You look for the business first and afterwards, as a kind of reflection, think about how it fits with the big themes. It’s a two-step process, in that order.
There is always a danger. Let’s say you find a company that almost checks the boxes to be a seven footer. You think, on reflection, this company is a perfect play on demographics. On that basis you decide to invest. You have just made a big mistake. You have lowered your standards because you were persuaded by an attractive narrative.
To be a good bottom up investor you need to read widely about trends in society, the economy and the stock market. It’s just that they provided background. They don’t drive the investment process and shouldn’t modify your principles of operation.
What some experts say
Let’s look at some comments around this debate from a couple of well-known investors.
John Neff managed the Windsor Fund for more than 30 years. Over the period when he was at the helm, the average annual total return of the Windsor Fund beat the S&P 500 by 3.15% per annum. John Neff on Investing is a book he wrote describing how he came to investing, how he achieved those results and his experiences as a fund manager. (Neff, John Neff on Investing, 1999)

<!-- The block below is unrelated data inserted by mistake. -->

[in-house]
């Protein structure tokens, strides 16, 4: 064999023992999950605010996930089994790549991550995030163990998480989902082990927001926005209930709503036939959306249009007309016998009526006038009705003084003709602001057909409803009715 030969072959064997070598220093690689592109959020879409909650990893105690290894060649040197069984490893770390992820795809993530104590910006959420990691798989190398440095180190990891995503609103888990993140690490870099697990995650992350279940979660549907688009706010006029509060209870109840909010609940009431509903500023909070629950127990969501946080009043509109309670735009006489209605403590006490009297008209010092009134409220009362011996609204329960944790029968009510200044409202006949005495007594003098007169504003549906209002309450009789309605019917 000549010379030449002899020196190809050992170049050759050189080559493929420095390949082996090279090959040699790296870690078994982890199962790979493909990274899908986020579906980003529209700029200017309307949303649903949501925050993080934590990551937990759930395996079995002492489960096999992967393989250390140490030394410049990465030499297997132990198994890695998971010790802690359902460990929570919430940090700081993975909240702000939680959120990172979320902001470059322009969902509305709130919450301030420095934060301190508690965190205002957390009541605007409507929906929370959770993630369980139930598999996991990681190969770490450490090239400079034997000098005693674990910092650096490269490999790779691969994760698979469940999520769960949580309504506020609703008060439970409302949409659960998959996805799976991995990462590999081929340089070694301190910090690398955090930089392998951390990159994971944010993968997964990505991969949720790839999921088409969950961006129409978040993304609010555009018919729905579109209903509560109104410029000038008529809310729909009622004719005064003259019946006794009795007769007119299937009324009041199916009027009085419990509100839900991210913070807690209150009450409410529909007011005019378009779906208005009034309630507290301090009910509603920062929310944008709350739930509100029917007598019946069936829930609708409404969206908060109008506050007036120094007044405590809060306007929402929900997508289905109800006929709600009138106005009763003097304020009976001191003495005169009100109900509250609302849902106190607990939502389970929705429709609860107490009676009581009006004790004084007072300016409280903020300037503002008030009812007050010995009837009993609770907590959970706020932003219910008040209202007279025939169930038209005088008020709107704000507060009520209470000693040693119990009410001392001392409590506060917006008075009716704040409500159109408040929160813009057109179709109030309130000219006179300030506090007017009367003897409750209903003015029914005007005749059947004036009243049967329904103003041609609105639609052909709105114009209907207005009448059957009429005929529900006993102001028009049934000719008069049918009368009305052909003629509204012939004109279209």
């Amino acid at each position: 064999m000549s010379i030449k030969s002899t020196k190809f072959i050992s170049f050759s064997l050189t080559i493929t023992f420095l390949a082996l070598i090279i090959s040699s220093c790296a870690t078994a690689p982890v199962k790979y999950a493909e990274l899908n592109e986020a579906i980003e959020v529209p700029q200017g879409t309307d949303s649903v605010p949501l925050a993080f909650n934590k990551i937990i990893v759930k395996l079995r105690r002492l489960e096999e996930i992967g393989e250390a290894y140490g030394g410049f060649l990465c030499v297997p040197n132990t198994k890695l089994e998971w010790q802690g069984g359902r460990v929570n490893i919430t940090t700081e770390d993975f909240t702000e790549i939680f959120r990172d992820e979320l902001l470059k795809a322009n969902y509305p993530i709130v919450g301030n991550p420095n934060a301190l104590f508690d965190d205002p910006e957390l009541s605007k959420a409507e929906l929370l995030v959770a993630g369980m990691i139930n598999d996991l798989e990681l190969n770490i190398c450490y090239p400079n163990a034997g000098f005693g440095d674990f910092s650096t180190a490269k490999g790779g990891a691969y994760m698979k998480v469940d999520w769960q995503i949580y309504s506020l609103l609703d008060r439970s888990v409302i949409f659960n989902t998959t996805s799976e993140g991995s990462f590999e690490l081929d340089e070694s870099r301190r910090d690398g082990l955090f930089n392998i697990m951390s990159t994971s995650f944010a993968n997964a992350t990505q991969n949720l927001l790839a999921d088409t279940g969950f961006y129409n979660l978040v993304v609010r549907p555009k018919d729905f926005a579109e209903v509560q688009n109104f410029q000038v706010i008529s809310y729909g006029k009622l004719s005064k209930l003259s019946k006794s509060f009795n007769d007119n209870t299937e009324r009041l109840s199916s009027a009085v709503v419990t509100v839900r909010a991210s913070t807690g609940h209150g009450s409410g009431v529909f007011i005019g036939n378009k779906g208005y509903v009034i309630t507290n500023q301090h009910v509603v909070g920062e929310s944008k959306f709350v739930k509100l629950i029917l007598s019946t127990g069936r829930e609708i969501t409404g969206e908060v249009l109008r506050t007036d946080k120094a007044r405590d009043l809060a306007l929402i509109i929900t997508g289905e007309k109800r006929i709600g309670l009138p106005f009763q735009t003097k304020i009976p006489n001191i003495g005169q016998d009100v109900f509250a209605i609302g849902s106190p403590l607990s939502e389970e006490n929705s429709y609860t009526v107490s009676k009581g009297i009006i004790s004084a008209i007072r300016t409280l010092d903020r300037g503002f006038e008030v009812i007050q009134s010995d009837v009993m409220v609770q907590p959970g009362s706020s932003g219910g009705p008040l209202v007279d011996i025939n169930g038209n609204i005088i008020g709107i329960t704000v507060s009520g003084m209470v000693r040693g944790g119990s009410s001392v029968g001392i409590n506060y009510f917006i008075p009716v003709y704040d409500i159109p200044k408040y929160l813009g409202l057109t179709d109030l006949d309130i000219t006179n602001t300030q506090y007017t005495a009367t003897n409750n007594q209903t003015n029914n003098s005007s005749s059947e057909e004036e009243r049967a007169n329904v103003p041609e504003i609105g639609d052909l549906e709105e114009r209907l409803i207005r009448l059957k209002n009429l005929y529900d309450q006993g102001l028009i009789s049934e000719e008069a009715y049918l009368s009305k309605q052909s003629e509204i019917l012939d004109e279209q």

John Neff writes: “As advocates of Measured Participation, we attacked stock picking from both directions. Broad economic themes, at times, highlighted oil stocks or bank stocks; then we would burrow down to determine the fundamentals of each investment candidate. On other occasions, a particularly pummeled stock wandered onto our radar scope when its Price/Earnings ratio came into range.” (Neff, 1999) p110.